The PCORnet Antibiotics and Childhood Growth Study: Using PCORnet Data for Longitudinal Observational Research

Keywords

PCORnet; Antibiotics; Childhood obesity; Weight outcomes; Antibiotic association; Growth; Common data model; Demonstration project; Observational research

Key Points

  • PCORnet is a national infrastructure for people-centered clinical research. PCORnet embodies a “network of networks” that harnesses the power of partnerships.
  • The PCORnet Antibiotics and Childhood Growth Study provided an opportunity to “test” the capabilities of PCORnet in determining how the network would aid in providing data related to an important research question.
  • The PCORnet Antibiotics Study aimed to assess the association between antibiotic use before age 2 and childhood weight outcomes.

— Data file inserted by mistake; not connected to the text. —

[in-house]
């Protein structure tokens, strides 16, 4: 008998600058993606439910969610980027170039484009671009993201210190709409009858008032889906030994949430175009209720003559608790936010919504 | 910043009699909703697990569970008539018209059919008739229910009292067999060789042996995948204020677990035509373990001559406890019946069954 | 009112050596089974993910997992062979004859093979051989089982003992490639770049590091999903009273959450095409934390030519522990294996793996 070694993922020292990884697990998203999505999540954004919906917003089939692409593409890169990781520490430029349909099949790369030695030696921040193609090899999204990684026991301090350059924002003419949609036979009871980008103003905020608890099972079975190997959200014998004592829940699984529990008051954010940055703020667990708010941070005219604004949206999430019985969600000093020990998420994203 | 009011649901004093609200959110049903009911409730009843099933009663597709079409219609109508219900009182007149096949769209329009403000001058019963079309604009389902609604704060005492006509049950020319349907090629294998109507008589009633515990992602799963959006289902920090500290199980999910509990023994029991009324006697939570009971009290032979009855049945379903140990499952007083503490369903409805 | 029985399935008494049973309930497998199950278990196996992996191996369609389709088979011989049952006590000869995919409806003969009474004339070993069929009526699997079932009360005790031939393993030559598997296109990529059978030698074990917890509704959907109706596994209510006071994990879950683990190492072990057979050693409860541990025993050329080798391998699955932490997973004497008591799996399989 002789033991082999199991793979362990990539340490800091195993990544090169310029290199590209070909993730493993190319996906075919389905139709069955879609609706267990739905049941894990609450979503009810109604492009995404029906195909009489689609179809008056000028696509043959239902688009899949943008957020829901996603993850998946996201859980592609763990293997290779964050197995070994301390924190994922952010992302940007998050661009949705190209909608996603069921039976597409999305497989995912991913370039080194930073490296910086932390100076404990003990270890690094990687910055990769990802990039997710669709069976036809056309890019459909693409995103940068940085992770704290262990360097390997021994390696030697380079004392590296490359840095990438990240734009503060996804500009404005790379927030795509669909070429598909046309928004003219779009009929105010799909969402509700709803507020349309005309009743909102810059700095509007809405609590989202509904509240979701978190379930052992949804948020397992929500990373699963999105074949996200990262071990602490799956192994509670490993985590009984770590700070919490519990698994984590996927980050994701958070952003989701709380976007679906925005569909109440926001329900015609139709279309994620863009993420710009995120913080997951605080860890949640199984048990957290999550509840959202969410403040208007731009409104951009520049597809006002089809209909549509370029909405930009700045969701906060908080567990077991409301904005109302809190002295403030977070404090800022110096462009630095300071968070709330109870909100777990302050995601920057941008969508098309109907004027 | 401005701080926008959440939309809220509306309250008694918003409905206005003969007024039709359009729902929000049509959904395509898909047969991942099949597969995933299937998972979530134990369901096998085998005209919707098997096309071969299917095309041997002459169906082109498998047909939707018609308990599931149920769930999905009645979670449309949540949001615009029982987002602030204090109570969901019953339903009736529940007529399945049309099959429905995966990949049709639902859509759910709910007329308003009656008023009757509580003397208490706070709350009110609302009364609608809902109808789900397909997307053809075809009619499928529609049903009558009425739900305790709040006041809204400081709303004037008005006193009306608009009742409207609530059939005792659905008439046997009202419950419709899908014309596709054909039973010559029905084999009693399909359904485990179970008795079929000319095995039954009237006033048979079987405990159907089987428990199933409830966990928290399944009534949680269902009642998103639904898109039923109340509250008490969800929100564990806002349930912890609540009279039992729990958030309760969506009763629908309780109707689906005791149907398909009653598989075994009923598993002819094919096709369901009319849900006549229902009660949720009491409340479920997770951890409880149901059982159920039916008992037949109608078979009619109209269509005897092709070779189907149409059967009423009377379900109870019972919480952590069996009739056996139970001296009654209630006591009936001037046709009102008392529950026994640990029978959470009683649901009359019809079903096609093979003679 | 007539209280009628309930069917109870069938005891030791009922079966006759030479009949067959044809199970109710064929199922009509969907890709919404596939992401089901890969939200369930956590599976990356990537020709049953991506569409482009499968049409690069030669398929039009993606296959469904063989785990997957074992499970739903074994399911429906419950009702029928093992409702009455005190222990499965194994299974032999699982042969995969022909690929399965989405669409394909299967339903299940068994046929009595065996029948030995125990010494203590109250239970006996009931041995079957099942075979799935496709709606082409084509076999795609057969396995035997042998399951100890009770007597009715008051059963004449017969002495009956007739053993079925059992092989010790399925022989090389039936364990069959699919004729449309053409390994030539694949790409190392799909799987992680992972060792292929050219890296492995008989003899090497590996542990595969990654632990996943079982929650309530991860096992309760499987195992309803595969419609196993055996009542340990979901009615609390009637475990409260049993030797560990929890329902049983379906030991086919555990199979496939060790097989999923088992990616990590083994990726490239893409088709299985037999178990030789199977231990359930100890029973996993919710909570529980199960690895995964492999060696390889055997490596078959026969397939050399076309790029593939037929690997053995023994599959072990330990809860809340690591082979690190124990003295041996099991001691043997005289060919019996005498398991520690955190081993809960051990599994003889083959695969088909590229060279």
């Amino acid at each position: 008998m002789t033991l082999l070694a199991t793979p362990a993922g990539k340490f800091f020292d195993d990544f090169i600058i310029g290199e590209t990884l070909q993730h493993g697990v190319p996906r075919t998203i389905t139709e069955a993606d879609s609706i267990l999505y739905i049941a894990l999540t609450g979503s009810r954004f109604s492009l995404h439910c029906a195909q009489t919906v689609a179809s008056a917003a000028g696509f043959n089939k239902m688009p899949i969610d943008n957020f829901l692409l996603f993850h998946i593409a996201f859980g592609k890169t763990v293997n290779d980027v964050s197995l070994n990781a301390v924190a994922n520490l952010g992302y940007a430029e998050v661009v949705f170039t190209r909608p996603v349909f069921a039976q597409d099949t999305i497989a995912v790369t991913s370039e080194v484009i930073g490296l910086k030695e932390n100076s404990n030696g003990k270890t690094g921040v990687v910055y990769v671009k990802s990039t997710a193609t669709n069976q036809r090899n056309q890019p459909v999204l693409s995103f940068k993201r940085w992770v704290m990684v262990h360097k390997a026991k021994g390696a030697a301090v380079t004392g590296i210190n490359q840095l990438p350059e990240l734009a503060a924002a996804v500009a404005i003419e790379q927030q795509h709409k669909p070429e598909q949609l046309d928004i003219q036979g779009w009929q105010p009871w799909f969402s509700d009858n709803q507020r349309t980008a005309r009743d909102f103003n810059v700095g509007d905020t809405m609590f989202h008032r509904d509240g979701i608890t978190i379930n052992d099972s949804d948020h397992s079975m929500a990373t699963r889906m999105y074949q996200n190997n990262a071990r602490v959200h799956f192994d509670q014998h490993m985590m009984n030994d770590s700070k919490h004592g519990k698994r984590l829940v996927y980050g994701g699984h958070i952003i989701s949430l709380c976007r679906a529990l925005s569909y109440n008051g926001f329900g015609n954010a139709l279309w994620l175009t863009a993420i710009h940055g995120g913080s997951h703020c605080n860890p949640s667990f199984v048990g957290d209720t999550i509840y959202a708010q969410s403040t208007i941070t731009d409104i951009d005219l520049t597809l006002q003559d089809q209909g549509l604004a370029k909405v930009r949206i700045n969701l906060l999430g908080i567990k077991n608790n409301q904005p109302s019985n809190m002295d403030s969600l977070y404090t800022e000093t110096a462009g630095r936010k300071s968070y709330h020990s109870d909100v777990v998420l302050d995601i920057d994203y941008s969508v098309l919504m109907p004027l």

• The Antibiotics Study helped a team of investigators better understand parents’ and providers’ beliefs about risks and benefits of antibiotic use, while also understanding how potential risks of future obesity could be integrated into parents’ and providers’ decision making when discussing the use of antibiotics.
  • 28 PCORnet partners and 36 healthcare institutions contributed to the Antibiotics and Childhood Growth Study.

Discussion Themes

The more PCORnet’s capabilities are utilized by other studies, the easier it will be to use. While there are still some challenges, a consistent effort to continue utilizing the network will make the benefits more plentiful and far-reaching.

The PCORnet Antibiotics Study was funded for 2 years and was able to include data from 362,000 children. Because the data are captured systematically, PCORnet is able to dramatically impact the way studies are conducted and the amount of progress that can be done in a short amount of time. While there is still progress to be made around institutional attribution, among other things, incremental improvements are being made and benefits are being seen.